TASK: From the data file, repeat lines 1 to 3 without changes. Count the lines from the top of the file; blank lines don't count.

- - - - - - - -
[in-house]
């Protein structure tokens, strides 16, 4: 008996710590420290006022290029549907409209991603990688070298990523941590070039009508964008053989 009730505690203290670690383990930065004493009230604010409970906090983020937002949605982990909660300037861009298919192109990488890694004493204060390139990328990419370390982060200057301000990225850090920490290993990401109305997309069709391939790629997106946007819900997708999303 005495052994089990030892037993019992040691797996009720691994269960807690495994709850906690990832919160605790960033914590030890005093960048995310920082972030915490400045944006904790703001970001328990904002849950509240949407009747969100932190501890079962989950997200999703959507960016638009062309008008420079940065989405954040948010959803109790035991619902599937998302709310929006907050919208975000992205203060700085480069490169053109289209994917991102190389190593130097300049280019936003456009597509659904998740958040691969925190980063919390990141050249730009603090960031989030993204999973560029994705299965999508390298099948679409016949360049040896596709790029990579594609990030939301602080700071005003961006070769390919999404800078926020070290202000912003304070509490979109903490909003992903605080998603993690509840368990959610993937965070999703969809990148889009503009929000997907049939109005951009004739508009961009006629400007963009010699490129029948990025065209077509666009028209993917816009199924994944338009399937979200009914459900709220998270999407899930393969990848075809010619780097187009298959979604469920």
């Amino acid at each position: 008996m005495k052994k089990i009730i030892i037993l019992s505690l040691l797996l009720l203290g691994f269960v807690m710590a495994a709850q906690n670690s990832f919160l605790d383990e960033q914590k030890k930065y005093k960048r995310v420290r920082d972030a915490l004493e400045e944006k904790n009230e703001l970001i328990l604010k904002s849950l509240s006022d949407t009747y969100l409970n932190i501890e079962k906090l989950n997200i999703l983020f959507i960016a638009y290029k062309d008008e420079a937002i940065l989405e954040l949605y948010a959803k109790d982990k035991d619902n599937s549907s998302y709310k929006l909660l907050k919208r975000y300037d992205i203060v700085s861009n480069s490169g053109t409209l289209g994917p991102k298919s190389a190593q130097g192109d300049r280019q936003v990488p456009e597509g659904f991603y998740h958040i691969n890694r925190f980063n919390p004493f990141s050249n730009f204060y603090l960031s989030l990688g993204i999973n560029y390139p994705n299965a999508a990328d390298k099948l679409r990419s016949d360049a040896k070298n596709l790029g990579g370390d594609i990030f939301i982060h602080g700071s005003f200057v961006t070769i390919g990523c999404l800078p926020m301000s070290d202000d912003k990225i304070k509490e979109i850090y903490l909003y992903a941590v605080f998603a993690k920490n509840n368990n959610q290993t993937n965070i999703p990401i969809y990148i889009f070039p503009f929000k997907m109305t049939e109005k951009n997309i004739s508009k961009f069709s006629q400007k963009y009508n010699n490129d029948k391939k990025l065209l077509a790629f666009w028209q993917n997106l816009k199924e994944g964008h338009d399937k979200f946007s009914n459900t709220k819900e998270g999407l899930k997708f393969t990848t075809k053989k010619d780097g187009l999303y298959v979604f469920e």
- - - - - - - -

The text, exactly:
[in-house]
């Protein structure tokens, strides 16, 4: 008996710590420290006022290029549907409209991603990688070298990523941590070039009508964008053989 009730505690203290670690383990930065004493009230604010409970906090983020937002949605982990909660300037861009298919192109990488890694004493204060390139990328990419370390982060200057301000990225850090920490290993990401109305997309069709391939790629997106946007819900997708999303 005495052994089990030892037993019992040691797996009720691994269960807690495994709850906690990832919160605790960033914590030890005093960048995310920082972030915490400045944006904790703001970001328990904002849950509240949407009747969100932190501890079962989950997200999703959507960016638009062309008008420079940065989405954040948010959803109790035991619902599937998302709310929006907050919208975000992205203060700085480069490169053109289209994917991102190389190593130097300049280019936003456009597509659904998740958040691969925190980063919390990141050249730009603090960031989030993204999973560029994705299965999508390298099948679409016949360049040896596709790029990579594609990030939301602080700071005003961006070769390919999404800078926020070290202000912003304070509490979109903490909003992903605080998603993690509840368990959610993937965070999703969809990148889009503009929000997907049939109005951009004739508009961009006629400007963009010699490129029948990025065209077509666009028209993917816009199924994944338009399937979200009914459900709220998270999407899930393969990848075809010619780097187009298959979604469920």
């Amino acid at each position: 008996m005495k052994k089990i009730i030892i037993l019992s505690l040691l797996l009720l203290g691994f269960v807690m710590a495994a709850q906690n670690s990832f919160l605790d383990e960033q914590k030890k930065y005093k960048r995310v420290r920082d972030a915490l004493e400045e944006k904790n009230e703001l970001i328990l604010k904002s849950l509240s006022d949407t009747y969100l409970n932190i501890e079962k906090l989950n997200i999703l983020f959507i960016a638009y290029k062309d008008e420079a937002i940065l989405e954040l949605y948010a959803k109790d982990k035991d619902n599937s549907s998302y709310k929006l909660l907050k919208r975000y300037d992205i203060v700085s861009n480069s490169g053109t409209l289209g994917p991102k298919s190389a190593q130097g192109d300049r280019q936003v990488p456009e597509g659904f991603y998740h958040i691969n890694r925190f980063n919390p004493f990141s050249n730009f204060y603090l960031s989030l990688g993204i999973n560029y390139p994705n299965a999508a990328d390298k099948l679409r990419s016949d360049a040896k070298n596709l790029g990579g370390d594609i990030f939301i982060h602080g700071s005003f200057v961006t070769i390919g990523c999404l800078p926020m301000s070290d202000d912003k990225i304070k509490e979109i850090y903490l909003y992903a941590v605080f998603a993690k920490n509840n368990n959610q290993t993937n965070i999703p990401i969809y990148i889009f070039p503009f929000k997907m109305t049939e109005k951009n997309i004739s508009k961009f069709s006629q400007k963009y009508n010699n490129d029948k391939k990025l065209l077509a790629f666009w028209q993917n997106l816009k199924e994944g964008h338009d399937k979200f946007s009914n459900t709220k819900e998270g999407l899930k997708f393969t990848t075809k053989k010619d780097g187009l999303y298959v979604f469920e």